Winter may be cold, wet and windy at times, but it’s also a great opportunity to make the most of hacking, providing your keep yourself warm and comfortable.

We asked our Hack 1000 Miles participants for their top tips for staying cosy in the saddle, even on the chilliest of days, and we had a a great response.

Here are some of our favourite ideas to make hacking as pleasurable as possible, whatever the weather:

  1. Invest in a riding skirt: Lots of hackers recommended wearing a riding skirt to keep warm and dry. Sarah Bettell swears by the DoPo model — “I absolutely love it. It can be freezing cold and piddling down with rain and I remain warm and dry”.
  2. Wear salopettes: Skiing trousers are also a popular choice. “I love my ski trousers as they keep me dry, warm and comfy in the saddle,” says Sarah Chambers.
  3. Warm clothes while you get ready: Kate Rogers leaves her horse’s rug on over his quarters while tacking up, and puts any riding clothes she’s yet to put on, like gloves, under the rug. By the time she’s ready the items are nice and warm. And if you hate starting your hack with chilly feet, you could try Joanna Tinsley’s inventive tip. “I dig a hole in the muck heap and put my riding boots in it (in a plastic bag!),” she says. “They warm up while I tack up.”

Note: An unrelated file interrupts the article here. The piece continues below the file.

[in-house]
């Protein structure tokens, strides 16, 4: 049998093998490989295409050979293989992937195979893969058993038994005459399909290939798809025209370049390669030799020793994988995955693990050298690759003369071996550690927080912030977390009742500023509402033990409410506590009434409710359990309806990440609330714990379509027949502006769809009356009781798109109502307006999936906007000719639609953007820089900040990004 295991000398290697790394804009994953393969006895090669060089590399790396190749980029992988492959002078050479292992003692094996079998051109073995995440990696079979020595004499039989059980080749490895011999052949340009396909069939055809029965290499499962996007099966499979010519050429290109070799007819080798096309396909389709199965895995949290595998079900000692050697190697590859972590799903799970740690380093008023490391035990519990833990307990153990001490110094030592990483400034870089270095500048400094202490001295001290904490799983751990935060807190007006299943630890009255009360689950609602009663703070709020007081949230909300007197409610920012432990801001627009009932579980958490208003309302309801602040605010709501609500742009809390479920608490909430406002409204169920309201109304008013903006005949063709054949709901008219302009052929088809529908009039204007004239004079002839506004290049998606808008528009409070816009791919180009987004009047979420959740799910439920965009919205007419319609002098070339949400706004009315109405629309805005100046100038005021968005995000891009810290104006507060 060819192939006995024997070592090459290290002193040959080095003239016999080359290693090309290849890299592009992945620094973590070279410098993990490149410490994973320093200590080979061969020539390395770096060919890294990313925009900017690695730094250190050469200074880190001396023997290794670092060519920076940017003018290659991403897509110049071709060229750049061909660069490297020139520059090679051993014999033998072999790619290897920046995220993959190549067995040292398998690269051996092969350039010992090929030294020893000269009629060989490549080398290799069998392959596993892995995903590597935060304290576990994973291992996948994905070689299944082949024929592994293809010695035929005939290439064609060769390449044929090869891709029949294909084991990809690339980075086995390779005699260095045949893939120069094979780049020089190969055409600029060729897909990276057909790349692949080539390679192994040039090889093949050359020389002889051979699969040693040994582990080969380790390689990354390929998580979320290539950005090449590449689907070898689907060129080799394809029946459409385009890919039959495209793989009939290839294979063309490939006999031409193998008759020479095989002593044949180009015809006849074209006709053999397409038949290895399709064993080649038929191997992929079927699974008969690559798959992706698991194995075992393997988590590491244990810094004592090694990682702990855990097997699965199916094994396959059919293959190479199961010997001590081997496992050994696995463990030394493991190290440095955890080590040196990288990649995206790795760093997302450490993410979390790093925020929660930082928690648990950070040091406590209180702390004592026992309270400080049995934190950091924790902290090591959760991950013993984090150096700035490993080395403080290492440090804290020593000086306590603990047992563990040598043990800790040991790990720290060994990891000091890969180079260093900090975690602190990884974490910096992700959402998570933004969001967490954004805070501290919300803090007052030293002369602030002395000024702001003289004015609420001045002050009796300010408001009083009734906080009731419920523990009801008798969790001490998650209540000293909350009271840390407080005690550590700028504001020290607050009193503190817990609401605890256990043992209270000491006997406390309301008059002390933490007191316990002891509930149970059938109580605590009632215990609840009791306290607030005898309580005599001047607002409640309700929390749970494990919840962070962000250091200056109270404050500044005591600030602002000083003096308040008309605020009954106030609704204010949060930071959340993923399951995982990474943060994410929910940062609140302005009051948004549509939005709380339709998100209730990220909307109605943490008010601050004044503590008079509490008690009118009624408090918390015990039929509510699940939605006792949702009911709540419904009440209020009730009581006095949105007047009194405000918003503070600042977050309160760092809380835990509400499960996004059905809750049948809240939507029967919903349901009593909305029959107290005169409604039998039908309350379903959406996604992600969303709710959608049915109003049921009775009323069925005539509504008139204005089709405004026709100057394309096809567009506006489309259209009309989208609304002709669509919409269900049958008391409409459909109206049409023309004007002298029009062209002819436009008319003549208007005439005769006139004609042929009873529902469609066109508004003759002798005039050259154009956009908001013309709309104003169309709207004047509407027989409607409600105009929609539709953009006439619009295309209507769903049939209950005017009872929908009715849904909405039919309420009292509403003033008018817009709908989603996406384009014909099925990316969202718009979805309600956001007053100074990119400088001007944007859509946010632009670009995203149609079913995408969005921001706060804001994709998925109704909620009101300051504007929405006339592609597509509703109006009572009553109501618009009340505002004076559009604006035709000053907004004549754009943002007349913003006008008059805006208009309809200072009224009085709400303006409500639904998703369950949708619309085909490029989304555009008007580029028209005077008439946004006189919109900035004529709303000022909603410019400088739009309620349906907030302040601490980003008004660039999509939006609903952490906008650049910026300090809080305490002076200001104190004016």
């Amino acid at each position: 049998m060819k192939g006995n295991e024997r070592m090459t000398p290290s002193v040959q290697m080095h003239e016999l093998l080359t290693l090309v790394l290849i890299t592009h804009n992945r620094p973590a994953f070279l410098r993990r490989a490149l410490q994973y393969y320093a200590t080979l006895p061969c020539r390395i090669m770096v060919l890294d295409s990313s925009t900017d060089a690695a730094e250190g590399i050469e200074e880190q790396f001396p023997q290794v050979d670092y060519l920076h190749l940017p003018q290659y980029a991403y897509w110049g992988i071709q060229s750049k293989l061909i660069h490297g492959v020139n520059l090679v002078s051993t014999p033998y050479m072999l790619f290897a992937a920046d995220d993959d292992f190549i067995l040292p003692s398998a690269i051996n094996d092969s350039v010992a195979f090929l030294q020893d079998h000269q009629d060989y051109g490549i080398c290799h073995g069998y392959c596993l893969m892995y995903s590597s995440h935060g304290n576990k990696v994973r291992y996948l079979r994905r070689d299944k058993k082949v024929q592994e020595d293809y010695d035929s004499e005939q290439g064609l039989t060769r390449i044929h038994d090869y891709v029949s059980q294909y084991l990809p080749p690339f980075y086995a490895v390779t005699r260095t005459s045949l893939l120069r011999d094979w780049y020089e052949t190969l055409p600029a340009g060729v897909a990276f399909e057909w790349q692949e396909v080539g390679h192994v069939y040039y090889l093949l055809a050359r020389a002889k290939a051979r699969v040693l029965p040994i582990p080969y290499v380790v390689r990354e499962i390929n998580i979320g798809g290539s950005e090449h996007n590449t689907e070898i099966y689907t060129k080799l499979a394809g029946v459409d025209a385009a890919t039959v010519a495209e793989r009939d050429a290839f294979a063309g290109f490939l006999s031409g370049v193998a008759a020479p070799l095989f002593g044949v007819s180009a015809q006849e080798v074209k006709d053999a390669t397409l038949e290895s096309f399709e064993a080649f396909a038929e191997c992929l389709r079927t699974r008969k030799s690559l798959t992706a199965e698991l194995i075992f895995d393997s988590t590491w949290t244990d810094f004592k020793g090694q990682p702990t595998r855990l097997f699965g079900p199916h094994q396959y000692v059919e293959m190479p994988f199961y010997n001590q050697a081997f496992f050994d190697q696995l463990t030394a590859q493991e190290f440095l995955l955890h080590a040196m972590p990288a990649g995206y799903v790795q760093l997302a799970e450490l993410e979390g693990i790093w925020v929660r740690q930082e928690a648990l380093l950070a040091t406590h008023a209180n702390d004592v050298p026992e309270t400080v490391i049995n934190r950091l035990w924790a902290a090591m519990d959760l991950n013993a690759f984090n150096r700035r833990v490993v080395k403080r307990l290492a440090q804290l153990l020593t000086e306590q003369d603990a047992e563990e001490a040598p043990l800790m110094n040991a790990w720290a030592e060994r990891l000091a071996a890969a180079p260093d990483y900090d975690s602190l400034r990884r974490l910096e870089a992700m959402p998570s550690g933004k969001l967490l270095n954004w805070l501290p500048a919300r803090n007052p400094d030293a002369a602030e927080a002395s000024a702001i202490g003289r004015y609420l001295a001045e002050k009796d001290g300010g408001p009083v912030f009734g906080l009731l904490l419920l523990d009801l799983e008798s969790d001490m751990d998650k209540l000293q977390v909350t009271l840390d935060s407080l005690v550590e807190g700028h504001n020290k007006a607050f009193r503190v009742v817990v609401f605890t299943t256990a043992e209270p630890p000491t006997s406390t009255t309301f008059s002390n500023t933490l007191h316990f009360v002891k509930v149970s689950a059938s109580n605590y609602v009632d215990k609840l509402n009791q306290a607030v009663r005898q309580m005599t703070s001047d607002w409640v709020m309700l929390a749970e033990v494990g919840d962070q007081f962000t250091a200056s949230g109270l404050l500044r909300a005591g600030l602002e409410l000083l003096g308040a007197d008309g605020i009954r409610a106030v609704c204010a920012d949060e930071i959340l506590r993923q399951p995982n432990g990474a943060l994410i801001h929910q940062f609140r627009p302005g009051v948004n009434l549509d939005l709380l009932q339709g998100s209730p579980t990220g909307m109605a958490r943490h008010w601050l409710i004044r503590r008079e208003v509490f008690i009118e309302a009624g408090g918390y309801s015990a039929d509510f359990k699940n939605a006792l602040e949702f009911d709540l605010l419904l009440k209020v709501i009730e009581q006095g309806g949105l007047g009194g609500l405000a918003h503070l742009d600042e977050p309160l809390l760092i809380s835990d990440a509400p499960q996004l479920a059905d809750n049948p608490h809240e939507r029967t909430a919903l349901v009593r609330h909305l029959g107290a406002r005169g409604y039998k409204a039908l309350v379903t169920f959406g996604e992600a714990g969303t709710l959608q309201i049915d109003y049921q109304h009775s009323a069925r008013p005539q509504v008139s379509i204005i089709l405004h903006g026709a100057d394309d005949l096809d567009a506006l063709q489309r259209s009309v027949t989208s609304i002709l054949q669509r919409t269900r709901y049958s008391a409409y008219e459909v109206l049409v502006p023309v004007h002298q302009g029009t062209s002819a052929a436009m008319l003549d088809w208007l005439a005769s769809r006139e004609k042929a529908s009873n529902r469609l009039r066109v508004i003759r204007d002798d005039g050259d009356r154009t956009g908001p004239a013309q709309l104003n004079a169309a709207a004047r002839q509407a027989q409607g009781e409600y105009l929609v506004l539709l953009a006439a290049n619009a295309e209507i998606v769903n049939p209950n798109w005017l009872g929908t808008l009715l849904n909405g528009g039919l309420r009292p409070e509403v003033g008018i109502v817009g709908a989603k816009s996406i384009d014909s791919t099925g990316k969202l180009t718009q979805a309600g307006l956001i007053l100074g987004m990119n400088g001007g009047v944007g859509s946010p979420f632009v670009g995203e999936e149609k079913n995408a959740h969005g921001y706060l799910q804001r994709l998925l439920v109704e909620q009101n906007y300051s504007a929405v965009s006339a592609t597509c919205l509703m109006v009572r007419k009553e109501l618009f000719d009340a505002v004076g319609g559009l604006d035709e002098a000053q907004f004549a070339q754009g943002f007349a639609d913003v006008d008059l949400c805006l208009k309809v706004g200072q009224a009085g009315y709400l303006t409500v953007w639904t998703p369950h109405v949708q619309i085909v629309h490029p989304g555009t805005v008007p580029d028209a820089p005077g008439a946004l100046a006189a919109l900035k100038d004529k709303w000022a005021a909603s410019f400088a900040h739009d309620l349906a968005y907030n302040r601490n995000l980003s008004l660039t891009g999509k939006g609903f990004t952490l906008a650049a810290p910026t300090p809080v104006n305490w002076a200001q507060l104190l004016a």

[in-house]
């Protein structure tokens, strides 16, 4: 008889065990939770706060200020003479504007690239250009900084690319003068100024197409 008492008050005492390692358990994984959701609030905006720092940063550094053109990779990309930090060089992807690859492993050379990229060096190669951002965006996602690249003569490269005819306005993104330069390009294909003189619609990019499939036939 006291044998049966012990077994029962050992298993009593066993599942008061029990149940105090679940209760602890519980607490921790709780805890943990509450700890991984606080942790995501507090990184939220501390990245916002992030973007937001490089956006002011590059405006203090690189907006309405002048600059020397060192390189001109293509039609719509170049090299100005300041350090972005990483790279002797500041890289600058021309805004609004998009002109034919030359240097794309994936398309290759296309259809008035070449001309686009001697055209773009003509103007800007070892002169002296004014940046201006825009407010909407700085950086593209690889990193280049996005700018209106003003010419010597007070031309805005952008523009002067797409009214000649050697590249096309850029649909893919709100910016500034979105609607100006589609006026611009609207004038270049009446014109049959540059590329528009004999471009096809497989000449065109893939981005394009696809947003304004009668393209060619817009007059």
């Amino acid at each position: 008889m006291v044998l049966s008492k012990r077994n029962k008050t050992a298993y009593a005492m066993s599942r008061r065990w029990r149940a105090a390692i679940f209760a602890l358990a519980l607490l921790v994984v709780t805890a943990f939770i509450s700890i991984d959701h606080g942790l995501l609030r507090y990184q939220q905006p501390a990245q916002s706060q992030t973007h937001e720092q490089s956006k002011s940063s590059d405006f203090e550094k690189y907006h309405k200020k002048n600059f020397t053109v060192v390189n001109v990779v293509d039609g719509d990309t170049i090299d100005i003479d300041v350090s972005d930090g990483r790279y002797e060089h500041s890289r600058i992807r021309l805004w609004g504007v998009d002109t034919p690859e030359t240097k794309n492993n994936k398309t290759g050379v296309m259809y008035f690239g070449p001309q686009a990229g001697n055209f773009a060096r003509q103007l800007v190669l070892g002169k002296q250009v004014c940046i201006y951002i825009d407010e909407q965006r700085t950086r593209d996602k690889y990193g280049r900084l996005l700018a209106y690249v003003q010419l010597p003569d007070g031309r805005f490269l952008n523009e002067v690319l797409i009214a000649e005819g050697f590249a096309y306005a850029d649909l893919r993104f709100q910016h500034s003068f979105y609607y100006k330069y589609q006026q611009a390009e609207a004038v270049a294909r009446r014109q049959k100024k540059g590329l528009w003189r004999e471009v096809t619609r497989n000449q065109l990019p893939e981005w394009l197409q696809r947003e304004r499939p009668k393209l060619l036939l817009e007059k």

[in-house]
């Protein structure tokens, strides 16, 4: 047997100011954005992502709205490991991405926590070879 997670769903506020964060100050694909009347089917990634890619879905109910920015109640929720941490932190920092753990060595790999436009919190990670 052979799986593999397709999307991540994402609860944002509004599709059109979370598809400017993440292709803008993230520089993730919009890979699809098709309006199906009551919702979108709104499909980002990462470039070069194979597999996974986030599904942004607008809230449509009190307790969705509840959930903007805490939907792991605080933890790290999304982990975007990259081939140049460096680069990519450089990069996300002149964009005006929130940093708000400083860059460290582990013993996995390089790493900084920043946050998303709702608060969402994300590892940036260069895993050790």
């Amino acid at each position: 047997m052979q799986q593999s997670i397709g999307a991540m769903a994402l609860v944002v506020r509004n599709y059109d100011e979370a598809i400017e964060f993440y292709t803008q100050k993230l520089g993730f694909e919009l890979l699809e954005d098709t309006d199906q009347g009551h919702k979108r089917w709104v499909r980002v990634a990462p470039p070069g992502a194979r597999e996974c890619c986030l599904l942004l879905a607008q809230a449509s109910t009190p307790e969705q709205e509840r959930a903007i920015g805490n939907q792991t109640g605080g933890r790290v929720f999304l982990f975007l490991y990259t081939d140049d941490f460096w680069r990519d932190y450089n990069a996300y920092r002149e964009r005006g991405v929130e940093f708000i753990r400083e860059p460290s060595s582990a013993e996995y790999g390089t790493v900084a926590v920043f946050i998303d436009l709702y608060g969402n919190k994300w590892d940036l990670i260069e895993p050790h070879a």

4. Stock up on thermals: Lots of riders opt for thermals, and layering on colder days. “I wear a thermal vest and, if very cold, a long strappy top underneath, then a warm long sleeved shirt, a fleece jumper and a fleece gilet,” says Pamela Bartrip. “I also wear thermal breeches, a body protector and a warm hi-viz coat on top. I wear merino socks with heat savers on top , and if very cold fleecy tights under socks. I bought bigger winter riding boots and wellies so they would accommodate the extra layers!”
  5. Bag it up: Riders also suggested wearing surgical gloves under riding gloves, or plastic bags between pairs of socks to lock in heat. “I wear surgical gloves inside my gloves, no heat escapes,” says Helen Duperouzel.
  6. Wear a long coat which unzips for riding: Sophie Joy bought a knee-length padded coat for winter hacks. “I call it my duvet coat,” she says. “It unzips at the back, with a zip only going to the front of the saddle with full length poppers. You can have it all done up on the yard and then unpopper/unzip the bottom and stay snug in the saddle as it wraps around your legs.”
  7. Heated clothes: Battery-operated heated clothes are also a good option. Danielle Rowles opts for heated insoles and a heated coat.